Andreas Toupadakis

Dr. Andreas Toupadakis

Dr. Andreas Toupadakis

Lecturer
Ph.D. University of Michigan

Born on the beautiful island of Crete in Rethymno, Greece, Andreas Toupadakis received his primary education while living in the mountainous village of Argiroupoli near the coast. After receiving his B.S. in Chemistry from the Aristotelian University in Thessaloniki, he began graduate school in the U.S. He has lived in the U.S. since 1978, and he received his Ph.D. degree in Chemistry from the University of Michigan in 1990.

Since 2005, Dr. Toupadakis has been teaching at U.C.Davis as a lecturer at the Department of Chemistry. The courses he teaches include the General Chemistry 2ABC series for first-year students majoring in science and engineering, the Organic Chemistry 118ABC series and the Organic Chemistry 8AB series for second-year students, and the Physical Chemistry for Life Sciences 107AB series for third- and fourth-year students. His scientific interests are in better teaching methods and chemistry book writing and reviewing. His lectures are tuned toward conceptual learning via the Socratic dialogue method.

He is the author of three chemistry study guides, CHEMISTRY READER 2A, CHEMISTRY READER 2B, and CHEMISTRY READER 2C, which have been received with great enthusiasm by students taking the CHEMISTRY 2ABC series, his teaching assistants, and colleagues. Andreas also teaches two popular freshman seminars at UC Davis every quarter entitled, "From Self-Awareness to Personal Growth for True Success in and After College" and "World Music as a Means to Embrace Diversity and Reach Self-Discovery".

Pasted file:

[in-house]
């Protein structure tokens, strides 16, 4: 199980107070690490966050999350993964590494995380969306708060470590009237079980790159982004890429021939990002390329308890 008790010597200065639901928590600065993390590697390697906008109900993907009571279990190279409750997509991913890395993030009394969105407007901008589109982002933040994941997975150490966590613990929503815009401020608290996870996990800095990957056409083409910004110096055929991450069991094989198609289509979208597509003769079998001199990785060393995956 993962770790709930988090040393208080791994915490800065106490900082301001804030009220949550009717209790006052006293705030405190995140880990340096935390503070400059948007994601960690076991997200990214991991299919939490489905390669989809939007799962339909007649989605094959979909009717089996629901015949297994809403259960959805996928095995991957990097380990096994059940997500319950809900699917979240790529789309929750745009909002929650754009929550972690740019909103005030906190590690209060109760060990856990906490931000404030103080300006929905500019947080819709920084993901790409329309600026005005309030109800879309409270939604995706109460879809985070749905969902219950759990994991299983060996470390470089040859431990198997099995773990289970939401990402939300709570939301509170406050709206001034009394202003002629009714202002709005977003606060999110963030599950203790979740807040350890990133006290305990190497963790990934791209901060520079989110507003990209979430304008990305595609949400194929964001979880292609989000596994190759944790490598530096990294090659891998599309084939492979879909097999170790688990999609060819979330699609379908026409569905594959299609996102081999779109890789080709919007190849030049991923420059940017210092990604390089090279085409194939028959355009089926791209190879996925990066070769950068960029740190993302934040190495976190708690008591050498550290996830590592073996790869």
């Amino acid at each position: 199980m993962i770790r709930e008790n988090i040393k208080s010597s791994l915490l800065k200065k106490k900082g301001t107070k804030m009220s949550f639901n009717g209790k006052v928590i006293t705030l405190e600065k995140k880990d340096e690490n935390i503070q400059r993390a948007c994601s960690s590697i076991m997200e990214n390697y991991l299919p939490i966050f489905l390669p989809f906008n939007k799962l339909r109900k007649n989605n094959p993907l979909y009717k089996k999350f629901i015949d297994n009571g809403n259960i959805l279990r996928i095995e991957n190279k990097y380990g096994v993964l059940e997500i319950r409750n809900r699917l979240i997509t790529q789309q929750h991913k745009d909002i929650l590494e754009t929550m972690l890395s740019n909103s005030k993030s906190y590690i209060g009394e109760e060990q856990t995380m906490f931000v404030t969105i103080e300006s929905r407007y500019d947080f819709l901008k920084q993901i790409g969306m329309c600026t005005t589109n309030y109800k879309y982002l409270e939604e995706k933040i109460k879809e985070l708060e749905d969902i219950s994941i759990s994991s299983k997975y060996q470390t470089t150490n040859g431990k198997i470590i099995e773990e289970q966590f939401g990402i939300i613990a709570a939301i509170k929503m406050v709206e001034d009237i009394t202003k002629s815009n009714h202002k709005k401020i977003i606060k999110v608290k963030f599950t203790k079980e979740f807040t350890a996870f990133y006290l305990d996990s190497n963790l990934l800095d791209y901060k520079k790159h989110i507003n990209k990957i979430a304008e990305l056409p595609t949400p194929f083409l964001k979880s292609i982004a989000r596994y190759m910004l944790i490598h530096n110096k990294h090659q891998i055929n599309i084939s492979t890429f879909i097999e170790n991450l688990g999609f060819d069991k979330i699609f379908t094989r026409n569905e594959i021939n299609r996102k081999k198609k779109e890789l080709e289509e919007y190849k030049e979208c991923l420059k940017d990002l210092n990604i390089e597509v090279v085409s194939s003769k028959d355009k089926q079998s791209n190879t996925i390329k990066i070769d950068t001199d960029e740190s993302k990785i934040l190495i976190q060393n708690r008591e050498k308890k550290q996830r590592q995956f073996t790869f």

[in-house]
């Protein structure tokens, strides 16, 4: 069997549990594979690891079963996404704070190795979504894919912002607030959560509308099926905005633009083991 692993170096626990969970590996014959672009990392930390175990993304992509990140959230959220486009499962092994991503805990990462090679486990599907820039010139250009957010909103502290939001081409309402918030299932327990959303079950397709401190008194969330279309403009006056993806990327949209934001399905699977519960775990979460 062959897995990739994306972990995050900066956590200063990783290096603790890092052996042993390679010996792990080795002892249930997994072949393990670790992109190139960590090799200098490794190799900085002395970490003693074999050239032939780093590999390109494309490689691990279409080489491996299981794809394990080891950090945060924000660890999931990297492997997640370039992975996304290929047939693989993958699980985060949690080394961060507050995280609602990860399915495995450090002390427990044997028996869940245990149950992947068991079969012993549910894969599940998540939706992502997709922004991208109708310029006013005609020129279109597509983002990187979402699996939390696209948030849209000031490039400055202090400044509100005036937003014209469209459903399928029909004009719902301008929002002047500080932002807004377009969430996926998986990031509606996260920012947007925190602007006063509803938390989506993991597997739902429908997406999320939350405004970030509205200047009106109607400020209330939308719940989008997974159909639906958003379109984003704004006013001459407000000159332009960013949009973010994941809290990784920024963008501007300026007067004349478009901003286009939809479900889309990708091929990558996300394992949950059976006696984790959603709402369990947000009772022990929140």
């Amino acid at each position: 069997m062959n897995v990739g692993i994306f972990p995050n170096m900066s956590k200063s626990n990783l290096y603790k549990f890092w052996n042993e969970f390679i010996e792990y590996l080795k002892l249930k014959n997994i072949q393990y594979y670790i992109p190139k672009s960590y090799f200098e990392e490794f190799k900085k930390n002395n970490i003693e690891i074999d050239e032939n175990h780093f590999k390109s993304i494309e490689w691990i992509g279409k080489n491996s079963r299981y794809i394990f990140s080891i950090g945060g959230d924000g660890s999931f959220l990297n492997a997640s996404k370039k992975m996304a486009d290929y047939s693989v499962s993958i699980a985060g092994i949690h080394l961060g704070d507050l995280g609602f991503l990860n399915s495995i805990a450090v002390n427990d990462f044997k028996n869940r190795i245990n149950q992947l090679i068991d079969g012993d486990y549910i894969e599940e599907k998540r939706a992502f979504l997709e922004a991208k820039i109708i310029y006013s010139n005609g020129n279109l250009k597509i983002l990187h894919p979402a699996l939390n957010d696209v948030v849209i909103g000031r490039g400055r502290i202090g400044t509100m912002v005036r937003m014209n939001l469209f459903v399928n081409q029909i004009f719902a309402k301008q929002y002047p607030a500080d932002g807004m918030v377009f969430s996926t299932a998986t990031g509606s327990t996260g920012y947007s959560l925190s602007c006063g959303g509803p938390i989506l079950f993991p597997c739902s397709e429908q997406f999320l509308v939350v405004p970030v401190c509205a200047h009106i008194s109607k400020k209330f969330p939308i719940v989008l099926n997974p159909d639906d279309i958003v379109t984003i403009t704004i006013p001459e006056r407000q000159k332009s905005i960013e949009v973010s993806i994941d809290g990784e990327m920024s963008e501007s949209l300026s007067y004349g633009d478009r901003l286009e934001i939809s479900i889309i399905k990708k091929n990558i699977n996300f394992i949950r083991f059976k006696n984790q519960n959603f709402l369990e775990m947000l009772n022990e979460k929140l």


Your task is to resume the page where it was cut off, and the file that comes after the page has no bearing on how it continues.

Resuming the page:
Besides teaching chemistry at UC Davis, he has also taught chemistry at several other colleges and universities in the U.S. and in Greece, including the University of Crete in Iraklion, and the Nutrition College at the Technology Education Institute in Sitia, Crete. Dr. Toupadakis has also worked at Los Alamos National Laboratory, Lawrence Livermore National Laboratory, and in industry at Dow Corning.

In addition, Dr. Toupadakis has given lectures and written articles on life planning through wise career choice, on career change and career satisfaction, and on sustainable living across campuses in the U.S., Greece, Japan and recently in India. His writings have appeared in a number of newspapers and electronic magazines. Andreas often reminds his students of Gandhi's words, "Be the change you want to see in the world"; of Socrates', "Know your Self"; of Einstein's,"Imagination is more important than knowledge" and of Amma's, "Where there is love there is no effort".